My son, Bobby, said, "Say, Dad, that first gun you shot sure lifts my hat when it goes off."

The next thing we did was to step down to the beach and fire into the wet sand. The .45 made a hole about big enough to put two fingers into. The Super .38 made a hole the size of my fist."

Bobby said, "Gee, Dad, if a fellow got shot with that Super .38, it would be just too bad." Then we shot for accuracy, and in spite of the bad light on the sights, the group was fine. The gun shoots better than the shooter holds.

Although an immediate success for Colt, introducing the Super .38 Auto at the onset of the Great Depression didn't do the cartridge any favors for winning further popularity. The stock market crash in the fall of 1929 slowed sales, and as the 1930s wore on, domestic sales of Colt's Super .38 were mediocre at best. An average of about 1,000 guns were produced each year prior to World War II for the American market. Exports, however, were a different story.

The 9mm Luger and .45 ACP cartridges had flourished in the armed forces around the world in the first quarter of the 20th century. Prohibition of these "military calibers" to civilians in many countries south of the Rio Grande created and interesting opportunity for Colt's Super .38. Mexico and several other Central and South American countries became the largest market for Government Models in this non-military caliber. The cartridge became so popular south of the border, companies such as Star, Llama and Astra would each build pistols chambered for it. In 1969, a Mexican Western film was released called "Super Colt .38," furthering its legendary status.

By World War II, sales to Mexico and Panama as well as shipments to England, the Philippines and Siam had accounted for the better half of the 37,835 Super .38s produced. After the war began, all manufacturing efforts focused on the .45, and other than those built for the OSS (predecessor organization to the CIA), only 10 Super .38s made it into the American market.

From the outside, this Remington UMC .38 Auto (left) and Black Hills .38 Super +P look nearly identical. One must note that while the two share the same external dimensions, Super ammunition should never be loaded in a pistol marked for the .38 Automatic. On the flip side, .38 Automatic ammo can be safely used in a Super gun.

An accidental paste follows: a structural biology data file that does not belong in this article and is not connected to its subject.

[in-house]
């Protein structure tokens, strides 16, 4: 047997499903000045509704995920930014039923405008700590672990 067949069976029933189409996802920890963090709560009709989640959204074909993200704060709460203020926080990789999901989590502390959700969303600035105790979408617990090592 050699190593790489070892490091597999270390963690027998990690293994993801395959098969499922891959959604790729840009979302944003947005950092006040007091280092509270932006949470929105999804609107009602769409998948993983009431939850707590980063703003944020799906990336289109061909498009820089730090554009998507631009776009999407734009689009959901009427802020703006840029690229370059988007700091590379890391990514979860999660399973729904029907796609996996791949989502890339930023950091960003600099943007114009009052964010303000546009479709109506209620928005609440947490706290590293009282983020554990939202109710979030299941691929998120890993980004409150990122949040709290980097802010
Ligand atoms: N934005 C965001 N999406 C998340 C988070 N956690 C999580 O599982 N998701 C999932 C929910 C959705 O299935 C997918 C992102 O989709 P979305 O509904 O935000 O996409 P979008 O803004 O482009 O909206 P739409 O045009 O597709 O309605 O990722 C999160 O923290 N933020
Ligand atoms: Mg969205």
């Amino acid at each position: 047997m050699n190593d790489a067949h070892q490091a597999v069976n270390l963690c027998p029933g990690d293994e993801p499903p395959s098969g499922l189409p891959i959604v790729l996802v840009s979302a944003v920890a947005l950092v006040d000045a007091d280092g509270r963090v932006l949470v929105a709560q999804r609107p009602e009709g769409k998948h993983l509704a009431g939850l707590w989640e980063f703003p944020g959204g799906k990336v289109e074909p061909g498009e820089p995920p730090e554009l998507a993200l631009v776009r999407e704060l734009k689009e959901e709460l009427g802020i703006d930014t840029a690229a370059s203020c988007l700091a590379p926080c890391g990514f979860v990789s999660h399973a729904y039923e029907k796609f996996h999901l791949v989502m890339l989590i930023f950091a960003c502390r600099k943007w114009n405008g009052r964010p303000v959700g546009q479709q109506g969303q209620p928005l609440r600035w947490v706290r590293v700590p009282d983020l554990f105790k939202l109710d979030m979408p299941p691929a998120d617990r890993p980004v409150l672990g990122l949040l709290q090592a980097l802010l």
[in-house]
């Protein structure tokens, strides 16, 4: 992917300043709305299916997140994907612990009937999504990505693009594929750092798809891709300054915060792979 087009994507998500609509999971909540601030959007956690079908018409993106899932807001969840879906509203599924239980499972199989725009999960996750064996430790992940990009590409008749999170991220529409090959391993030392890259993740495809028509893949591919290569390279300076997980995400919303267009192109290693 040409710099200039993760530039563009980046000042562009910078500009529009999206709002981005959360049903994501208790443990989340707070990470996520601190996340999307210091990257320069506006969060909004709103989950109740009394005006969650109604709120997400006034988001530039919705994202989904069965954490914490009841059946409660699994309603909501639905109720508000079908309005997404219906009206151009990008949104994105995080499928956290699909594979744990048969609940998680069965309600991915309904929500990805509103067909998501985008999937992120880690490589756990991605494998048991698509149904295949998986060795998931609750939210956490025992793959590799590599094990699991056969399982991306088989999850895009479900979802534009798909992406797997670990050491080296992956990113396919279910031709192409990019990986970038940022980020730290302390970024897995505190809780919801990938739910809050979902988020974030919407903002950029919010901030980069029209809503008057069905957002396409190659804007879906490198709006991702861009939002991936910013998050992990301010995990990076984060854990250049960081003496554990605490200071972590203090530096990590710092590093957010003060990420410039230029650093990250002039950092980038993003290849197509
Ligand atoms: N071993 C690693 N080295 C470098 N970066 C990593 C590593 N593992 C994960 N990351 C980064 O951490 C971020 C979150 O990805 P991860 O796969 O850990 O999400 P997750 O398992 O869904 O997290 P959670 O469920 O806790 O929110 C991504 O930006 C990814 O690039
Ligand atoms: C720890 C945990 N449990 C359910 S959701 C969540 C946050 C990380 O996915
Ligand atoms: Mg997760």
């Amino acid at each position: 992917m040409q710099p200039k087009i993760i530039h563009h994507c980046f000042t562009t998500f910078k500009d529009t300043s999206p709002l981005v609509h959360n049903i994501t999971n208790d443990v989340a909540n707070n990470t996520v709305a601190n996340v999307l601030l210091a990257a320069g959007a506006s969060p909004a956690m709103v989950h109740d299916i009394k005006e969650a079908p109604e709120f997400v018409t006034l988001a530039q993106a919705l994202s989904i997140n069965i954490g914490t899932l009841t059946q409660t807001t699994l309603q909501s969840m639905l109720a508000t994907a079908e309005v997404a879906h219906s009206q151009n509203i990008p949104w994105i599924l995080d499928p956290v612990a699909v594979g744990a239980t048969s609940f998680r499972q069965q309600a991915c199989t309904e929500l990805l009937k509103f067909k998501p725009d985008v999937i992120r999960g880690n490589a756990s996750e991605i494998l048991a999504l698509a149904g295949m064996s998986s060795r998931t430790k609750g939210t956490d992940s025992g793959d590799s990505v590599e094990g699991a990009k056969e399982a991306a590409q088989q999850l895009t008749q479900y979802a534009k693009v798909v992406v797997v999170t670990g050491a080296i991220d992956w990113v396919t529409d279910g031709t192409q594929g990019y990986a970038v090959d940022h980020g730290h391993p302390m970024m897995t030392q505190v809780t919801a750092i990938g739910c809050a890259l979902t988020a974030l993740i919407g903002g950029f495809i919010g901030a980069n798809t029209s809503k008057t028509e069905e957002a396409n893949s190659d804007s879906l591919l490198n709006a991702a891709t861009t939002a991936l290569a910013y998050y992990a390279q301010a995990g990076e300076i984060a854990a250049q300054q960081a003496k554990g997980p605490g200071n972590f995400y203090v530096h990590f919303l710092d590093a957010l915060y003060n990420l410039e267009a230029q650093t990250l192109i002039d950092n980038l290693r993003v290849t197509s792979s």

U.S. Government agencies, including the Federal Bureau of Investigation, purchased small lots of the pistols. FBI Ballistics experts realized the potential for penetration touted in the 1928 Rifleman ad could be put to excellent use on the plated car doors which had been protecting so many gangsters in get-aways and gunfights. Combined with this kind of firepower, the nine-round capacity of the Colt magazines, plus one in the tube, made the Super an instant favorite for many people in law enforcement.

Prior to the war, the Vermont Motor Vehicle Department, the Burlington, VT, Police Department, the Escanaba, MI, Police Department, and the St. Louis Police Department each had lots of the Super .38 delivered.

"The caliber is a grand old favorite of mine," legendary soldier, lawman, shooter and author Col. Charles Askins wrote about the cartridge. "If I had to make a choice between the .45 ACP and the Super, I'd unhesitatingly go along with the latter. It is just that good."

Two major improvements for the cartridge were just around the bend as Askins penned his thoughts. Riding the heels of the introduction of a Super-equipped, major power factor "combat competition" pistol by noted gunsmith and author Bruce Gray, to the early days of the International Practical Shooting Confederation (IPSC) in the 1970s, the changes would transform the Super, with its rather lackluster accuracy and performance, into a record-setting powerhouse in several shooting disciplines. We will go over this transformation in Part 2.